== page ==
Sagwu (One): Alenihv (Beginnings)

The following is an excerpt from Christopher B. Teuton’s Cherokee Stories of the Turtle Island Liars’ Club. Cherokee Stories of the Turtle Island Liars’ Club paints a vivid, fascinating portrait of a community deeply grounded in tradition and dynamically engaged in the present. A collection of forty interwoven stories, conversations, and teachings about Western Cherokee life, beliefs, and the art of storytelling, the book orchestrates a multilayered conversation between a group of honored Cherokee elders, storytellers, and knowledge-keepers and the communities their stories touch. Collaborating with Hastings Shade, Sammy Still, Sequoyah Guess, and Woody Hansen, Cherokee scholar Christopher B. Teuton has assembled the first collection of traditional and contemporary Western Cherokee stories published in over forty years.

Teuton’s Cherokee Stories of the Turtle Island Liars’ Club was featured recently on our Native American Heritage Month reading list.

Book cover of Christopher B. Teuton's  Cherokee Stories of the Turtle Island Liars' Club

I’m sitting in my rental car with Hastings Shade outside of the chapel at the Cherokee Heritage Center in Park Hill, Oklahoma. It’s early December, and late autumn seems to place us both in a contemplative mood. Autumn is my favorite time of year, and especially autumn in northeastern Oklahoma. The deep heart-heat of the Oklahoma summer slowly gives way to brisk fall winds that shake the leaves from the trees. The copperheads seek their burrows; the blue of the sky lightens; and the air on the Ozark Plateau loses some of its moisture. The Cherokee New Year arrives with the first new moon in October, when the Earth, moon, and sun align so that the moon is directly between the Earth and sun. Cherokee life realigns in autumn. Crops are harvested and families ready themselves for the coming winter. At this time when nature turns inward it is fitting we reflect on Cherokee life by telling stories.

Cox Mound gorget

This Sunday morning is cold, gray, and quiet on the Heritage Center’s acres of level, forested grounds. For three years I’ve been working with Hastings and three other Cherokee elders and traditionalists to gather the stories of the Turtle Island Liars’ Club. Today will be our last recording session. This afternoon I’ll head back home to begin writing a book, partly mine and partly theirs, that will weave together the stories, teachings, experiences, and memories they shared with me. As we wait for Sequoyah Guess and Woody Hansen to meet us after services at Tiyo Baptist Church, Hastings talks me through a collection of teachings and writings he has given me to incorporate into the book.

Hastings Shade expresses a gentle strength beyond his physical presence. In his late sixties, he is of medium height and build, with straight black hair parted on the side, a moustache and goatee. There is an urgency in Hastings’s manner today. His dark eyes flash under his amber-colored glasses as he reflects upon the meaning of one particular Cherokee symbol, the looped square. I’ve seen this symbol in books and read what archaeologists and anthropologists think it means. They say it symbolizes the four cords that suspend the earth from Galvladi—the Sky World—the Cherokee name for the world above the sky. The symbol is a square with corners that loop, never coming to ninety-degree angles, flowing from one side to the next.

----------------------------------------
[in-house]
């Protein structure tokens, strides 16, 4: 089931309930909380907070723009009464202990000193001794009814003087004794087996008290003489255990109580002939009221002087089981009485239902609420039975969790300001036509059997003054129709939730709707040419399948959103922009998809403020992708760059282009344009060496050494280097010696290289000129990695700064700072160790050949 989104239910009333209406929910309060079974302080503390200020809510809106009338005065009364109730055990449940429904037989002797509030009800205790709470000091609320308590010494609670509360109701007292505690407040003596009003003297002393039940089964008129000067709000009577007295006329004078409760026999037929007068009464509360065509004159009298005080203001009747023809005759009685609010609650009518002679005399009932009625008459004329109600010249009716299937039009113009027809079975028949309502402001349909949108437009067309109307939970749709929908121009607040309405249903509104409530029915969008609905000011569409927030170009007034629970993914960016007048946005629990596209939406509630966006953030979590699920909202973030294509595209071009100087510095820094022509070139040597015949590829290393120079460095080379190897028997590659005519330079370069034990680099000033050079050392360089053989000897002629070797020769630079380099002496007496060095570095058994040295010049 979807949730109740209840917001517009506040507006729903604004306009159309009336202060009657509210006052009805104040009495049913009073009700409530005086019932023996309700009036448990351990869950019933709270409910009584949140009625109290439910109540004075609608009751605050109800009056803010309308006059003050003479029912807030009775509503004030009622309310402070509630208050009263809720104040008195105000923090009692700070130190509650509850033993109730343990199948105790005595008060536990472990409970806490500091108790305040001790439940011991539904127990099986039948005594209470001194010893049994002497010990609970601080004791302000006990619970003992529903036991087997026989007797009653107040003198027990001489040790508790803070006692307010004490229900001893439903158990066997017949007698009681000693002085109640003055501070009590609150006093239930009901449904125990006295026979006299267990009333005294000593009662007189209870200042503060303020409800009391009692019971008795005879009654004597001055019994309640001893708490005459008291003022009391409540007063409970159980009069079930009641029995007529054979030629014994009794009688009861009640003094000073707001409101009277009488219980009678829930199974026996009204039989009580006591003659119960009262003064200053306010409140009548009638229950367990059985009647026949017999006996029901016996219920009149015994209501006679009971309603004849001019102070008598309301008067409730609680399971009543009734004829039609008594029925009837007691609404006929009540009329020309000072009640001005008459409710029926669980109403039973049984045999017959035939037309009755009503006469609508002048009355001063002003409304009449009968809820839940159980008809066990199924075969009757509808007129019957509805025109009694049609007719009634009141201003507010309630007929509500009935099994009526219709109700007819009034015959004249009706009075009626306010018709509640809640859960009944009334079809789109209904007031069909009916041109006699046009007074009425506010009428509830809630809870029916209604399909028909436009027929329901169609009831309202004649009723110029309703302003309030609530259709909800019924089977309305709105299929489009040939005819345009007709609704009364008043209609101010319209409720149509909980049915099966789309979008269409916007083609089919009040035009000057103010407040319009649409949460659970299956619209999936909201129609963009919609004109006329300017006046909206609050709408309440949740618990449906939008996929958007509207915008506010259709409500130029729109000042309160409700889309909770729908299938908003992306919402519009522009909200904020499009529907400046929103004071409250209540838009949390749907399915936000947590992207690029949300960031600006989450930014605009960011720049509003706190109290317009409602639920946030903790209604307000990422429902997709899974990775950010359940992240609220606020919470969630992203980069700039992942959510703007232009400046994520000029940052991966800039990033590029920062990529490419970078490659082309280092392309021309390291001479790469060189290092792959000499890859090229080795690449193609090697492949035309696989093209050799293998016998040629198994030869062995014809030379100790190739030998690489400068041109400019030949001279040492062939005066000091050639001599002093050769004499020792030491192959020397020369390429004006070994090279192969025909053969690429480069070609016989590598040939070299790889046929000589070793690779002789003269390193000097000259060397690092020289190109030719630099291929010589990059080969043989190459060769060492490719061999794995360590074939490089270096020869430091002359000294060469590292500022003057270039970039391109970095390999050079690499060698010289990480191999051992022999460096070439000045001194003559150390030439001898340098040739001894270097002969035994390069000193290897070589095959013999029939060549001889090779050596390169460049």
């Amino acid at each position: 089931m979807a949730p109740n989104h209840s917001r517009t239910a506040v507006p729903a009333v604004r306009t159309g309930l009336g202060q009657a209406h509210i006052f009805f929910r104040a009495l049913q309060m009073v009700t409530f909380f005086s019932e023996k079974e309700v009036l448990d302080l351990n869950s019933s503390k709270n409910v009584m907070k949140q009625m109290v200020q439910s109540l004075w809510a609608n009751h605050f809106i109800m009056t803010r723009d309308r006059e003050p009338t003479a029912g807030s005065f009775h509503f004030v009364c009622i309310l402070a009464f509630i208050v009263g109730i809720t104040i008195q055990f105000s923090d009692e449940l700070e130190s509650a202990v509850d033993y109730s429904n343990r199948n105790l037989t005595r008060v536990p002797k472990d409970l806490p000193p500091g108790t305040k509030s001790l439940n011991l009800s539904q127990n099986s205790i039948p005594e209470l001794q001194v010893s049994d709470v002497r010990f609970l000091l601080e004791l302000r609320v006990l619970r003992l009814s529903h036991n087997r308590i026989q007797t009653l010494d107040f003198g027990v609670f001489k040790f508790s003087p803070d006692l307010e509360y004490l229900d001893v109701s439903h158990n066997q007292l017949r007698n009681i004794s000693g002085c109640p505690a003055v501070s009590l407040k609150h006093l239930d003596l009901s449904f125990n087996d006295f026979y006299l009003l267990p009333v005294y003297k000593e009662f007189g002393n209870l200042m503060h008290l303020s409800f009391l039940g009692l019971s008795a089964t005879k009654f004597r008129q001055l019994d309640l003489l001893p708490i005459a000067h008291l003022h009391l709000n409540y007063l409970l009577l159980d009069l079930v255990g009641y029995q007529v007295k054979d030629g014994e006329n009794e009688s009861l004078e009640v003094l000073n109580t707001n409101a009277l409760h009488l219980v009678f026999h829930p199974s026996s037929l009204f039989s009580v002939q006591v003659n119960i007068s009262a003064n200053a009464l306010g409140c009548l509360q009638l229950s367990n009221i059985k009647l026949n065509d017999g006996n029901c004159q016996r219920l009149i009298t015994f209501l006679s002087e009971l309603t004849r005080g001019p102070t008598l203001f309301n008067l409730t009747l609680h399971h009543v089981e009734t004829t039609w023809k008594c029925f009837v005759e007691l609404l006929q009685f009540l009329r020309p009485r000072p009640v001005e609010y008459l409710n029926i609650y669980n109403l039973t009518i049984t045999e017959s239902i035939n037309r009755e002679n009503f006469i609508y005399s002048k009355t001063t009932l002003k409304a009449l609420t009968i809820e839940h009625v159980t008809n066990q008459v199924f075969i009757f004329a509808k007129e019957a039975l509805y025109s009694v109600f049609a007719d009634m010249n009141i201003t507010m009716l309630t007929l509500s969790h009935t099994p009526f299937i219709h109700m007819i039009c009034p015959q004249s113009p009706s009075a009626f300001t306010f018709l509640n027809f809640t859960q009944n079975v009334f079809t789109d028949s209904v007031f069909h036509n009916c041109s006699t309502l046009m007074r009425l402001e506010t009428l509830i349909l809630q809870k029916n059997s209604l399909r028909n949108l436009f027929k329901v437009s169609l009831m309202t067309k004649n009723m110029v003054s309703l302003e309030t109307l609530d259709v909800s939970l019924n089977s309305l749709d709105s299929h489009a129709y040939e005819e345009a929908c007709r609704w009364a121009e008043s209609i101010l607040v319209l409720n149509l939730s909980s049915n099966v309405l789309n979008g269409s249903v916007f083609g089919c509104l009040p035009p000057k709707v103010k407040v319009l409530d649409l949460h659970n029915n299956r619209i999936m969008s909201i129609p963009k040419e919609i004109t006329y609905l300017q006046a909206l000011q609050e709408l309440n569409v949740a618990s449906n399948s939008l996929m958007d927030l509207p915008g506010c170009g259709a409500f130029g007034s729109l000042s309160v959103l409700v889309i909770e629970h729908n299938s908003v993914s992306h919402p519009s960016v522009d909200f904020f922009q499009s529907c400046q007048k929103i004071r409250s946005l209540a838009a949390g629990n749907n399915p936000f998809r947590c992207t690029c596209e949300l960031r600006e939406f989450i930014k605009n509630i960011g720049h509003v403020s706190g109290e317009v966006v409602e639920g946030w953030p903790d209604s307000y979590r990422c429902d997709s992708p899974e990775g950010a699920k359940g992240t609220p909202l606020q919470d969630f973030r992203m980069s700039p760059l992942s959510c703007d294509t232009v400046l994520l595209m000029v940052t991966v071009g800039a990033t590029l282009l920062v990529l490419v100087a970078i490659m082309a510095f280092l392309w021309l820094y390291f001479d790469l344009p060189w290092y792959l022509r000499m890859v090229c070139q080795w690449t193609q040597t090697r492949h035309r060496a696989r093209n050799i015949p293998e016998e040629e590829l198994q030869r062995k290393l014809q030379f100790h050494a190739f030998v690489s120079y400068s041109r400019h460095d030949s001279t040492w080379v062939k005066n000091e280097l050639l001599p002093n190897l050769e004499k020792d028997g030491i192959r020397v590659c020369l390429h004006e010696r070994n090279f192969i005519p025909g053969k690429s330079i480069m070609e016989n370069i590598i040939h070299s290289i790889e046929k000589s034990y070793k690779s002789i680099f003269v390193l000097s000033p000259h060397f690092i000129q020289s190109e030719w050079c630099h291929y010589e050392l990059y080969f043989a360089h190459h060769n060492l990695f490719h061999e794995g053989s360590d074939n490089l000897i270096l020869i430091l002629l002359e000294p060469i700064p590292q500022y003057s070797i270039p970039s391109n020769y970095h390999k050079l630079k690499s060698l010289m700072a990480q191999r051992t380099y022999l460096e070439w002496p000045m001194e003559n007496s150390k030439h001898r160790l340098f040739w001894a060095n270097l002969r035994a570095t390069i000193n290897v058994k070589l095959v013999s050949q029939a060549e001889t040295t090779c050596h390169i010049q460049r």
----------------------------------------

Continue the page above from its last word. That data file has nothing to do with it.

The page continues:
“See, they never fully come together,” Hastings says as he points to the corners.

“That’s a symbol of Elohi?” I say, using the Cherokee word for Earth.

“Mmhm, yeah.”

“And that’s the cords?” I say, pointing to the corners.

“That’s the cords, yeah.”

“But it also symbolizes a kind of movement? Towards maturity?”

“Yeah, well, it symbolizes your life cycle,” Hastings says. “You’re born. You mature. You age. And then you die.”

“And where does it start?”

“There’s no starting and there’s no beginning,” Hastings says quickly, emphatically. “Just like conception. You know, there’s no set time for conception. It’s just when it happens. There’s no set time for death. Just when it happens.”

“The Cherokee conception of death,” I think out loud. “You just keep on going.”

“Yeah. Yeah,” Hastings agrees. “There’s no . . . it don’t end, you know? It just one more step in who we are. It just like, an old man gave me a good example one time. He said, ‘In your life, your daily life, you should walk, you should take each step just like the next step you take you’re going to be standing in front of the Creator.’ Just like my next step, I’m going to be standing in front of him. Our life should be to a point where we shouldn’t dread that next step. If our life is pure or good as we can live it, then the next step is just another step in life.”

“Is there an end?”

“There’s no end. This is the journey that the Cherokees followed as a tribe and as individuals,” he said pointing to the looped square. “As a tribe, north, tsuyvtlv, from their ancestral homeland. East, dikalvgv, to a land that was only temporary. South, tsuganawv, to warmth that lasted fourteen generations, about 700 years, until contact with Europeans. Then west, wudeligv, to suffering and death.”

Christopher B. Teuton (Cherokee Nation) is professor and chair of the Department of American Indian Studies at the University of Washington and author of Deep Waters: The Textual Continuum in American Indian Literature